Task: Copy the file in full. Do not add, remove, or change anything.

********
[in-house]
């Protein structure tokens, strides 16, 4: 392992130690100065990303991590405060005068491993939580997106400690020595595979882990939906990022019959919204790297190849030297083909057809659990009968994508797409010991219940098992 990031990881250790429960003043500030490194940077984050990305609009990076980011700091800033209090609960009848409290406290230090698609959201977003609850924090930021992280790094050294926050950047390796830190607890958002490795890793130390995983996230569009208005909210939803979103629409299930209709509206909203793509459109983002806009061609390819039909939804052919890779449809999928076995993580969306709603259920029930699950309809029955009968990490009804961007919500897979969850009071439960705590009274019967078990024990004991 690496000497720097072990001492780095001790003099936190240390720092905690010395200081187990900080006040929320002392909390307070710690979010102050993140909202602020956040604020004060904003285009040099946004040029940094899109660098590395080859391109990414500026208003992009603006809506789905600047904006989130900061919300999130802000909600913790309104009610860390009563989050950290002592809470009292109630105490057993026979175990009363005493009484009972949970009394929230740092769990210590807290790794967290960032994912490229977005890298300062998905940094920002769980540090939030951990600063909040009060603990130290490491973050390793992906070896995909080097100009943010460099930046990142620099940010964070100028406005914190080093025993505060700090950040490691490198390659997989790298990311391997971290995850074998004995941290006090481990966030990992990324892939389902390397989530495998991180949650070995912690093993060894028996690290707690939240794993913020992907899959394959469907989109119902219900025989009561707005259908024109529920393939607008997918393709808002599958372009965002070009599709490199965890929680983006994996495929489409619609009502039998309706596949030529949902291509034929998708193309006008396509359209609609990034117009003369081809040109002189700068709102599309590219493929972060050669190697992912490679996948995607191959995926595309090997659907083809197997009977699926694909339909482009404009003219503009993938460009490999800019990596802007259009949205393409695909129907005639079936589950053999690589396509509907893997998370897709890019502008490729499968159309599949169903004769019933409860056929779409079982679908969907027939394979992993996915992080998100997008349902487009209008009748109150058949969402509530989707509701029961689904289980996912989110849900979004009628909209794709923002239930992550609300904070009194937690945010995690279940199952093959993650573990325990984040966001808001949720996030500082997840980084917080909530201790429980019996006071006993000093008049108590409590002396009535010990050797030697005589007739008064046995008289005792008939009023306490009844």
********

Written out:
[in-house]
């Protein structure tokens, strides 16, 4: 392992130690100065990303991590405060005068491993939580997106400690020595595979882990939906990022019959919204790297190849030297083909057809659990009968994508797409010991219940098992 990031990881250790429960003043500030490194940077984050990305609009990076980011700091800033209090609960009848409290406290230090698609959201977003609850924090930021992280790094050294926050950047390796830190607890958002490795890793130390995983996230569009208005909210939803979103629409299930209709509206909203793509459109983002806009061609390819039909939804052919890779449809999928076995993580969306709603259920029930699950309809029955009968990490009804961007919500897979969850009071439960705590009274019967078990024990004991 690496000497720097072990001492780095001790003099936190240390720092905690010395200081187990900080006040929320002392909390307070710690979010102050993140909202602020956040604020004060904003285009040099946004040029940094899109660098590395080859391109990414500026208003992009603006809506789905600047904006989130900061919300999130802000909600913790309104009610860390009563989050950290002592809470009292109630105490057993026979175990009363005493009484009972949970009394929230740092769990210590807290790794967290960032994912490229977005890298300062998905940094920002769980540090939030951990600063909040009060603990130290490491973050390793992906070896995909080097100009943010460099930046990142620099940010964070100028406005914190080093025993505060700090950040490691490198390659997989790298990311391997971290995850074998004995941290006090481990966030990992990324892939389902390397989530495998991180949650070995912690093993060894028996690290707690939240794993913020992907899959394959469907989109119902219900025989009561707005259908024109529920393939607008997918393709808002599958372009965002070009599709490199965890929680983006994996495929489409619609009502039998309706596949030529949902291509034929998708193309006008396509359209609609990034117009003369081809040109002189700068709102599309590219493929972060050669190697992912490679996948995607191959995926595309090997659907083809197997009977699926694909339909482009404009003219503009993938460009490999800019990596802007259009949205393409695909129907005639079936589950053999690589396509509907893997998370897709890019502008490729499968159309599949169903004769019933409860056929779409079982679908969907027939394979992993996915992080998100997008349902487009209008009748109150058949969402509530989707509701029961689904289980996912989110849900979004009628909209794709923002239930992550609300904070009194937690945010995690279940199952093959993650573990325990984040966001808001949720996030500082997840980084917080909530201790429980019996006071006993000093008049108590409590002396009535010990050797030697005589007739008064046995008289005792008939009023306490009844």